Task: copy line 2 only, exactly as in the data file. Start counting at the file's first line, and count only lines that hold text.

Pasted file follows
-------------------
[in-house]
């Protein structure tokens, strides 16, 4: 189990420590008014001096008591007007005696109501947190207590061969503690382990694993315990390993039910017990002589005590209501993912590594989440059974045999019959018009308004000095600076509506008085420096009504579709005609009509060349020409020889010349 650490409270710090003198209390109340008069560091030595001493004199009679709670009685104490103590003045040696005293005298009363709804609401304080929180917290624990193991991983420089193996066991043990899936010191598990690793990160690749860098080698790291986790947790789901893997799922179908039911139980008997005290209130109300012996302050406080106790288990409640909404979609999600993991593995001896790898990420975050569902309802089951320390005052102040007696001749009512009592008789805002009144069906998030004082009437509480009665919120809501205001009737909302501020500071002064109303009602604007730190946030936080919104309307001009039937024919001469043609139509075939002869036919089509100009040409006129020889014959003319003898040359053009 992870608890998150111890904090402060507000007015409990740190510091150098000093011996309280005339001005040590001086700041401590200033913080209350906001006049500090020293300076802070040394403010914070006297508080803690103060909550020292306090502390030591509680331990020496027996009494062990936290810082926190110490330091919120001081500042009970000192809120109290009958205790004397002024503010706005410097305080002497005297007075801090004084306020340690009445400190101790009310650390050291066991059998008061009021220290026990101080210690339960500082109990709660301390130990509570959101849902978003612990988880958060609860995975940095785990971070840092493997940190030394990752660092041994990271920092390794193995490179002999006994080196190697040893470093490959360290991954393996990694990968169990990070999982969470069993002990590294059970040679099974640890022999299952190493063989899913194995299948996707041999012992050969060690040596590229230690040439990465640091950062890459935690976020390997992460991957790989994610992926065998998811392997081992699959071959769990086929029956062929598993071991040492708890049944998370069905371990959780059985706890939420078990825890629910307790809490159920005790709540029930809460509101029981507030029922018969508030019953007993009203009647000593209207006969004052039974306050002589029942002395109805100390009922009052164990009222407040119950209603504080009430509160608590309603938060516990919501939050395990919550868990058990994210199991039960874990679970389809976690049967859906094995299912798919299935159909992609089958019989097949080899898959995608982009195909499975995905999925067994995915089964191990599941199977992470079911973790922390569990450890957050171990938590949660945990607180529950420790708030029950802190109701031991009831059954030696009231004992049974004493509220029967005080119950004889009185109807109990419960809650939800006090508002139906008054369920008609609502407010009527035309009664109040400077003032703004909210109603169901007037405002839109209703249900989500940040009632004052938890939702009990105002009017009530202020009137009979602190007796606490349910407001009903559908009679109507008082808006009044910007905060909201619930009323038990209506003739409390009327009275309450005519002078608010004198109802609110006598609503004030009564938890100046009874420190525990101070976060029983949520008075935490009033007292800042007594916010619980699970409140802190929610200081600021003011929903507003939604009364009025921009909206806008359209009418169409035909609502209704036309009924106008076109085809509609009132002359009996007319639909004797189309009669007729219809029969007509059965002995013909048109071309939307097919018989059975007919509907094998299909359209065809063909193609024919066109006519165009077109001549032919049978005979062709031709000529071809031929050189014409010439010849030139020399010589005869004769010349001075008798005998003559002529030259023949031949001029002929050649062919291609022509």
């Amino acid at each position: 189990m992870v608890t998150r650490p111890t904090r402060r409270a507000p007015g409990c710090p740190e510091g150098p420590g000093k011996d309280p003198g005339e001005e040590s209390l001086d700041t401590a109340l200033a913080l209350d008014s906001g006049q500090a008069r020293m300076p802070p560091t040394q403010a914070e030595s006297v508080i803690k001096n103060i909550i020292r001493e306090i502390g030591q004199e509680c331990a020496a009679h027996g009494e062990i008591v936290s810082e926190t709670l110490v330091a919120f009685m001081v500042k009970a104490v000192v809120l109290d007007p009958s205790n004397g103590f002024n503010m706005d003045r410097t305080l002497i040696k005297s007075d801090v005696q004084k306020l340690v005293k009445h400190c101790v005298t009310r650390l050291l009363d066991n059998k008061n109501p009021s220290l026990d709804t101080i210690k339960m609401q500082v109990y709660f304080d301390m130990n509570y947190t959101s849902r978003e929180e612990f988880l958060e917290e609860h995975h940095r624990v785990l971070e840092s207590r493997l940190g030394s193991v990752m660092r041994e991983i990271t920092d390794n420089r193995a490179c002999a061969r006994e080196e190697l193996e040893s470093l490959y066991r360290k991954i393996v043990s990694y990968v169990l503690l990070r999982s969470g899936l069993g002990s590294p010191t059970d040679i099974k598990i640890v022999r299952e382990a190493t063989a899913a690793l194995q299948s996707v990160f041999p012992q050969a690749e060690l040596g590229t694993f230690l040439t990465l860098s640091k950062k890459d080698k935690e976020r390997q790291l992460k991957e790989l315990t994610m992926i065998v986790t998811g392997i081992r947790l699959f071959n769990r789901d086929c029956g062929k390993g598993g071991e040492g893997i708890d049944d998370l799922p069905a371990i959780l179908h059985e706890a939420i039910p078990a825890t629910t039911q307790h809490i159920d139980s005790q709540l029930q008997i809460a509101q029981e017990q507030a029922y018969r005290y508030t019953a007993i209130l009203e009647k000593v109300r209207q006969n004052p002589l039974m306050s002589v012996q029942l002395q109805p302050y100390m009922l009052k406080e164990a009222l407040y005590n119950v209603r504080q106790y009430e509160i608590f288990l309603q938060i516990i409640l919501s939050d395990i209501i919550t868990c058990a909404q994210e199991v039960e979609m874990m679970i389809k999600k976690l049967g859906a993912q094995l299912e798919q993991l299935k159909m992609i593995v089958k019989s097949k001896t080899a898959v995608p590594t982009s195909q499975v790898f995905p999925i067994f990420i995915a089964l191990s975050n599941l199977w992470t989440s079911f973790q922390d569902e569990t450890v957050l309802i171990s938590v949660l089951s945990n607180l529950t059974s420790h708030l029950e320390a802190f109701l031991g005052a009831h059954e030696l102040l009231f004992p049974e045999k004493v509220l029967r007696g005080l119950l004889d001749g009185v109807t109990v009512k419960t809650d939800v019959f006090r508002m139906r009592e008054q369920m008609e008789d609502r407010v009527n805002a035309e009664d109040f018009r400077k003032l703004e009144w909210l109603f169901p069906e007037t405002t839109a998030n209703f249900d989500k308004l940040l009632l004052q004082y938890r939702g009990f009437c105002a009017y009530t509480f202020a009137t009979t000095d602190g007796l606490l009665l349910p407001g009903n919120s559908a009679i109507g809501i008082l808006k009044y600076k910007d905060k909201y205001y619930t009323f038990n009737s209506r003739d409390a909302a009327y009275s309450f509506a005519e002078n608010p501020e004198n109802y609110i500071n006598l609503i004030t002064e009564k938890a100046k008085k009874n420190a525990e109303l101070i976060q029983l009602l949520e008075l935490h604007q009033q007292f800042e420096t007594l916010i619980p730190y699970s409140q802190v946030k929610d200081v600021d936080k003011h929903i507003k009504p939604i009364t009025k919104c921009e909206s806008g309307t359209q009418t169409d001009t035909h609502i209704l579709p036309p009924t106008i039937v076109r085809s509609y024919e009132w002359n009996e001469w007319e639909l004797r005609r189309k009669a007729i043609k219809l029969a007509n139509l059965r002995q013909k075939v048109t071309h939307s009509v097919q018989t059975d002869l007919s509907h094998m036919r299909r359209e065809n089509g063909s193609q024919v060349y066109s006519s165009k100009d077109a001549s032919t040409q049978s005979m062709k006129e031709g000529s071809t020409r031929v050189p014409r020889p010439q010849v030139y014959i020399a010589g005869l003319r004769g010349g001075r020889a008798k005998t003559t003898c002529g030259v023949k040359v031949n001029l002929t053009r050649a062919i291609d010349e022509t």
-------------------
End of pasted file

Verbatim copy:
């Protein structure tokens, strides 16, 4: 189990420590008014001096008591007007005696109501947190207590061969503690382990694993315990390993039910017990002589005590209501993912590594989440059974045999019959018009308004000095600076509506008085420096009504579709005609009509060349020409020889010349 650490409270710090003198209390109340008069560091030595001493004199009679709670009685104490103590003045040696005293005298009363709804609401304080929180917290624990193991991983420089193996066991043990899936010191598990690793990160690749860098080698790291986790947790789901893997799922179908039911139980008997005290209130109300012996302050406080106790288990409640909404979609999600993991593995001896790898990420975050569902309802089951320390005052102040007696001749009512009592008789805002009144069906998030004082009437509480009665919120809501205001009737909302501020500071002064109303009602604007730190946030936080919104309307001009039937024919001469043609139509075939002869036919089509100009040409006129020889014959003319003898040359053009 992870608890998150111890904090402060507000007015409990740190510091150098000093011996309280005339001005040590001086700041401590200033913080209350906001006049500090020293300076802070040394403010914070006297508080803690103060909550020292306090502390030591509680331990020496027996009494062990936290810082926190110490330091919120001081500042009970000192809120109290009958205790004397002024503010706005410097305080002497005297007075801090004084306020340690009445400190101790009310650390050291066991059998008061009021220290026990101080210690339960500082109990709660301390130990509570959101849902978003612990988880958060609860995975940095785990971070840092493997940190030394990752660092041994990271920092390794193995490179002999006994080196190697040893470093490959360290991954393996990694990968169990990070999982969470069993002990590294059970040679099974640890022999299952190493063989899913194995299948996707041999012992050969060690040596590229230690040439990465640091950062890459935690976020390997992460991957790989994610992926065998998811392997081992699959071959769990086929029956062929598993071991040492708890049944998370069905371990959780059985706890939420078990825890629910307790809490159920005790709540029930809460509101029981507030029922018969508030019953007993009203009647000593209207006969004052039974306050002589029942002395109805100390009922009052164990009222407040119950209603504080009430509160608590309603938060516990919501939050395990919550868990058990994210199991039960874990679970389809976690049967859906094995299912798919299935159909992609089958019989097949080899898959995608982009195909499975995905999925067994995915089964191990599941199977992470079911973790922390569990450890957050171990938590949660945990607180529950420790708030029950802190109701031991009831059954030696009231004992049974004493509220029967005080119950004889009185109807109990419960809650939800006090508002139906008054369920008609609502407010009527035309009664109040400077003032703004909210109603169901007037405002839109209703249900989500940040009632004052938890939702009990105002009017009530202020009137009979602190007796606490349910407001009903559908009679109507008082808006009044910007905060909201619930009323038990209506003739409390009327009275309450005519002078608010004198109802609110006598609503004030009564938890100046009874420190525990101070976060029983949520008075935490009033007292800042007594916010619980699970409140802190929610200081600021003011929903507003939604009364009025921009909206806008359209009418169409035909609502209704036309009924106008076109085809509609009132002359009996007319639909004797189309009669007729219809029969007509059965002995013909048109071309939307097919018989059975007919509907094998299909359209065809063909193609024919066109006519165009077109001549032919049978005979062709031709000529071809031929050189014409010439010849030139020399010589005869004769010349001075008798005998003559002529030259023949031949001029002929050649062919291609022509």